Bruce called in (with two eyes now synchronised) and looked for some metal with which to make a couple of discs to replace those that were the wrong sort over the pony lubrication points.  He also suggested that, since the bracket that held the (broken) oil delivery pipe is bent, wouldn't it be a good idea to straighten it before fitting the new components?  My first thought was to take it off and straighten it, but when I tested the first of four nuts, decided that today was one of those days when all nuts were in refusal mode.  So, with assistance from John G, I fabricated a beam-and-screw set up, to pull the bent bracket straight.  By going-home time, this seemed to be working.

Saturday 19th
David & Gil spent much of the day measuring every conceivable angle & dimension of the wheelset.  Partly to check for any almost-invisible differences; partly to enable Carpo to machine the axlebox underkeeps while the actual axle is away!  To that end, Gil had two templates machined to the exact size of the journals on the right- and left-hand ends of the axle.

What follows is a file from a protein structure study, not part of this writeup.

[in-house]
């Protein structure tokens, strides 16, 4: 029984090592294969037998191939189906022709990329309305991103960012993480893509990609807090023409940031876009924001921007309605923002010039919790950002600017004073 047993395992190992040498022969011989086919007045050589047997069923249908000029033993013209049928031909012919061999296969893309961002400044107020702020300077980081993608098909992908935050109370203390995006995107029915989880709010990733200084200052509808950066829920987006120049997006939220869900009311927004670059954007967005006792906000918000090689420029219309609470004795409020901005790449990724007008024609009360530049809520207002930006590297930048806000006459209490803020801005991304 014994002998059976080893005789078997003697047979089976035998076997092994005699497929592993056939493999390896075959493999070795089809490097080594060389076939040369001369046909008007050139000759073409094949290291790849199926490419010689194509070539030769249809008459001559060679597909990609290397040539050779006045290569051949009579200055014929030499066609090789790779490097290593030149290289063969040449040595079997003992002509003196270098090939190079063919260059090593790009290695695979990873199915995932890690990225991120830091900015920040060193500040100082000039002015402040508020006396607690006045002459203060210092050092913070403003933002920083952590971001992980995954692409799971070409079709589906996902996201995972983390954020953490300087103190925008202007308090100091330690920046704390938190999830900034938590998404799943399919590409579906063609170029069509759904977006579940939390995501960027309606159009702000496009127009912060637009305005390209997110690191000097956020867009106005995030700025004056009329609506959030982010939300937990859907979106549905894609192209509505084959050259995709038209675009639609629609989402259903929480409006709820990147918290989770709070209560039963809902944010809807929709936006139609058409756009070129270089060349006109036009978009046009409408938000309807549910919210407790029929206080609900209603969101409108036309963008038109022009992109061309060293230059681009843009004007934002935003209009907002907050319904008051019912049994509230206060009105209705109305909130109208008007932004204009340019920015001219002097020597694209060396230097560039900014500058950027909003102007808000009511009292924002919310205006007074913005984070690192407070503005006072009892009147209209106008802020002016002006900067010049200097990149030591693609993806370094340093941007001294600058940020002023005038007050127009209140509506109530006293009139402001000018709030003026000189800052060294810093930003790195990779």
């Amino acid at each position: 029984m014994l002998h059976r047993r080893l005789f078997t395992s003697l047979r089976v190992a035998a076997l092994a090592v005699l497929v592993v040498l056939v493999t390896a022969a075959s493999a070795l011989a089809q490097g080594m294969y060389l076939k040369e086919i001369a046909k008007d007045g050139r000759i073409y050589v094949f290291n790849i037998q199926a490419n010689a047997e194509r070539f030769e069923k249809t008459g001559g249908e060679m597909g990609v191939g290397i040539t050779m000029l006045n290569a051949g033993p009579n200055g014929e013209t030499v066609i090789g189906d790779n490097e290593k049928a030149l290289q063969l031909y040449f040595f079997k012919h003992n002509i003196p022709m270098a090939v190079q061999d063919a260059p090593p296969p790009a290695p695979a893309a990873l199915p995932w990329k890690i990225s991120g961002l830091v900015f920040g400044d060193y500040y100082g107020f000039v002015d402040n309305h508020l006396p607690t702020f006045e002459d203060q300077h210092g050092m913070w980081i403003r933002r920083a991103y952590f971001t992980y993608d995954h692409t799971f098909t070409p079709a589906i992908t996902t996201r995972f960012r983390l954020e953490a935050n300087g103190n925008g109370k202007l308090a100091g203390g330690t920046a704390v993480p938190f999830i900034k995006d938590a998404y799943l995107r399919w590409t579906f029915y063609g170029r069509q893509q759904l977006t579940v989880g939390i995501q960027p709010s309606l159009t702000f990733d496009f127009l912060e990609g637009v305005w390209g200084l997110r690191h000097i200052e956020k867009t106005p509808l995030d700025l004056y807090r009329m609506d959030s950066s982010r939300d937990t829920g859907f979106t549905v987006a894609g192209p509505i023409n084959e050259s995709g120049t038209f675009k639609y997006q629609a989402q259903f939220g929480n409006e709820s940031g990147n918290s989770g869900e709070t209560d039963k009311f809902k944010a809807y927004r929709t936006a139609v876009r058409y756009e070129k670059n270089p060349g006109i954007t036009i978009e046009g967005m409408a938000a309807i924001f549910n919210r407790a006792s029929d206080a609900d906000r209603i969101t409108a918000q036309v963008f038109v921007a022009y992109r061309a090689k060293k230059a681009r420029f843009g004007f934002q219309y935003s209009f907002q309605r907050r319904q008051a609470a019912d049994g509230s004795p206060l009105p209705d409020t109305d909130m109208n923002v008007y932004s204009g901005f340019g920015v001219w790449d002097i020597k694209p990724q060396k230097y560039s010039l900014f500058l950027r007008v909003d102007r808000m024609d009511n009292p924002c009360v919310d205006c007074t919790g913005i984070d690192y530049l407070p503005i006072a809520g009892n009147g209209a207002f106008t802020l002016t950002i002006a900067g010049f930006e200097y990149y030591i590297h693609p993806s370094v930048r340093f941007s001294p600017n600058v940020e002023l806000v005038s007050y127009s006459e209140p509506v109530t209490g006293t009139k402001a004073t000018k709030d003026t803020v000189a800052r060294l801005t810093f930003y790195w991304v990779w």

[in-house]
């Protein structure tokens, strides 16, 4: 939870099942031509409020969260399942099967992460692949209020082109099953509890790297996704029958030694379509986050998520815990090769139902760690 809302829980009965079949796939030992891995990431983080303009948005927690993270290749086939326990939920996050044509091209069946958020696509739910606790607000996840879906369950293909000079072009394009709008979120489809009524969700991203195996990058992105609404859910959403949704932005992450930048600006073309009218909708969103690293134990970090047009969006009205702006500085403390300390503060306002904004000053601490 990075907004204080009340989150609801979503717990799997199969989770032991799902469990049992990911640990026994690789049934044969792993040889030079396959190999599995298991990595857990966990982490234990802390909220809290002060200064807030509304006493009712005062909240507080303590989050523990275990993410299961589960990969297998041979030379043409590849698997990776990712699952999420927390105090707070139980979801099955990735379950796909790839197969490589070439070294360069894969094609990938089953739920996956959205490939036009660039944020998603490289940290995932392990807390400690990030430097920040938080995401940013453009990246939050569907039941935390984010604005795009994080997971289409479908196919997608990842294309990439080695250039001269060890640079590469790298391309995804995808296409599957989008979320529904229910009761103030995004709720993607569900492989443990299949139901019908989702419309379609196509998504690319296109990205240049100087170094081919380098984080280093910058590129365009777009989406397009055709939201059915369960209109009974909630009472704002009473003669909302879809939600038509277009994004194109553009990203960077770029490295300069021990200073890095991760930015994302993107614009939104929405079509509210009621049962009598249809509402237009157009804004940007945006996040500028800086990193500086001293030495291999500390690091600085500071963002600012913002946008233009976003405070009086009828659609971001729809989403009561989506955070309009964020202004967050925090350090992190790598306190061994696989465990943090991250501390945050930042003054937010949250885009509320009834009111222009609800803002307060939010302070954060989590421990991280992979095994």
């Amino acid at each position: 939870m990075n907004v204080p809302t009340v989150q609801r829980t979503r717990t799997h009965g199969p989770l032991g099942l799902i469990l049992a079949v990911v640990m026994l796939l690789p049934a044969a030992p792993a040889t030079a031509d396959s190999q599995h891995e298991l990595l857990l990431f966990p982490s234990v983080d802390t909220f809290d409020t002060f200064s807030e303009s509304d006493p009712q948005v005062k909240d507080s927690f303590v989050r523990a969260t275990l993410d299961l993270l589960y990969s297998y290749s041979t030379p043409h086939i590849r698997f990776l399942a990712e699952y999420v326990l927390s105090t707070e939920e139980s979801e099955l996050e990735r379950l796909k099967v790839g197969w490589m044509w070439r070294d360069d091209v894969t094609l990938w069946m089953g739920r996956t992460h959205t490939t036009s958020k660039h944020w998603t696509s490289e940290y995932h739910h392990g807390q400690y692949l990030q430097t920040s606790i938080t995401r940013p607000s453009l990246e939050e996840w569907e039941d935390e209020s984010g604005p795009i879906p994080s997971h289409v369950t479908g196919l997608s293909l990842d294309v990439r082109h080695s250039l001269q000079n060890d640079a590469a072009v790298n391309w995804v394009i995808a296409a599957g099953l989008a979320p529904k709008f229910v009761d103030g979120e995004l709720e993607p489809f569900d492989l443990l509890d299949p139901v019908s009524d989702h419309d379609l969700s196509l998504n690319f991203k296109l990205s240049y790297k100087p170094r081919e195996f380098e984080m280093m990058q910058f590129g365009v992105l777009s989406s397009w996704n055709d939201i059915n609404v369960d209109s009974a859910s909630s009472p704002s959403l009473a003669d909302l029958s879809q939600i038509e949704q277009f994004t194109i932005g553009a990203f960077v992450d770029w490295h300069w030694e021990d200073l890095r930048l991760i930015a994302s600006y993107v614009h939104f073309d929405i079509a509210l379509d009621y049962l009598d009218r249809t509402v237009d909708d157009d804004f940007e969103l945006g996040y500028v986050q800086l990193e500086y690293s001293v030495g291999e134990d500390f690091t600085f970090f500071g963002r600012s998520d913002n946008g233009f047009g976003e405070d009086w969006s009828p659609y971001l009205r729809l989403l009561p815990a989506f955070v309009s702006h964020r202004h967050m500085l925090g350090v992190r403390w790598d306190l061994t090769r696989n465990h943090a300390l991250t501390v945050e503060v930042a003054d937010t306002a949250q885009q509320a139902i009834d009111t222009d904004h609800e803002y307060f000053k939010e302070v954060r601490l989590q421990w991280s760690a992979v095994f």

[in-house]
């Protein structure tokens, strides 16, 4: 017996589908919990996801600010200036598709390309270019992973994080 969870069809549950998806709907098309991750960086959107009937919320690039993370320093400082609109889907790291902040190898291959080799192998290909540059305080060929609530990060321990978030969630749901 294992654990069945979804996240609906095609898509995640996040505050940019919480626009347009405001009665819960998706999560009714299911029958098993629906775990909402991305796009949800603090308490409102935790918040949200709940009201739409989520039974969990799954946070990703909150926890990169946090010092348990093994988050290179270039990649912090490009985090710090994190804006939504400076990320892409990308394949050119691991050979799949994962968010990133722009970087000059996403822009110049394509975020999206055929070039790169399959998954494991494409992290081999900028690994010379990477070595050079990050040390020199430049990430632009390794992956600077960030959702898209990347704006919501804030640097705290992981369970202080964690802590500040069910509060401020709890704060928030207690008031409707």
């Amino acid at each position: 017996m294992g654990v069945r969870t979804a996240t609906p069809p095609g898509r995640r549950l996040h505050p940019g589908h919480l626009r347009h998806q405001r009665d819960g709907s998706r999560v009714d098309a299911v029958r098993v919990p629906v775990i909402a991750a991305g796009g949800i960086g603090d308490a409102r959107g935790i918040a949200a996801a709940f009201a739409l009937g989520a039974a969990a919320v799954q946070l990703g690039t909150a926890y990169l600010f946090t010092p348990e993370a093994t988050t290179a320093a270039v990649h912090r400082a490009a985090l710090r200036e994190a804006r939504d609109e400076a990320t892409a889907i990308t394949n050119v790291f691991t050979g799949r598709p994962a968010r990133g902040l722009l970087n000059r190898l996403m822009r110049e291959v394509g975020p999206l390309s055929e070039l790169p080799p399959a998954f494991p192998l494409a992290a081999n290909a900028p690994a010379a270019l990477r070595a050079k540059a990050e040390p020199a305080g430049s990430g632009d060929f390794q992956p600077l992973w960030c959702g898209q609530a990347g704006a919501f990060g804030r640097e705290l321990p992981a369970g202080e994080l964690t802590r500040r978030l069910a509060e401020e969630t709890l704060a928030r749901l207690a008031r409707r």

The white metal in the axleboxes was in good condition apart from being too "long" - that is, it protruded further than necessary, which had caused a slight difficulty in lifting the box from the axle.  David skimmed the excess off.

David & Gil finally turned their attention to that bridge section under the loco, again.  Even with the might of JC's arm, those nuts will not move!  Applying a bit of heat would probably loosen them, but it is in a very dangerous position.  The flame could only be applied from underneath, which is a serious health risk - if anything went wrong, it would be extremely difficult to get out of the way quickly.  So, we are still considering the options.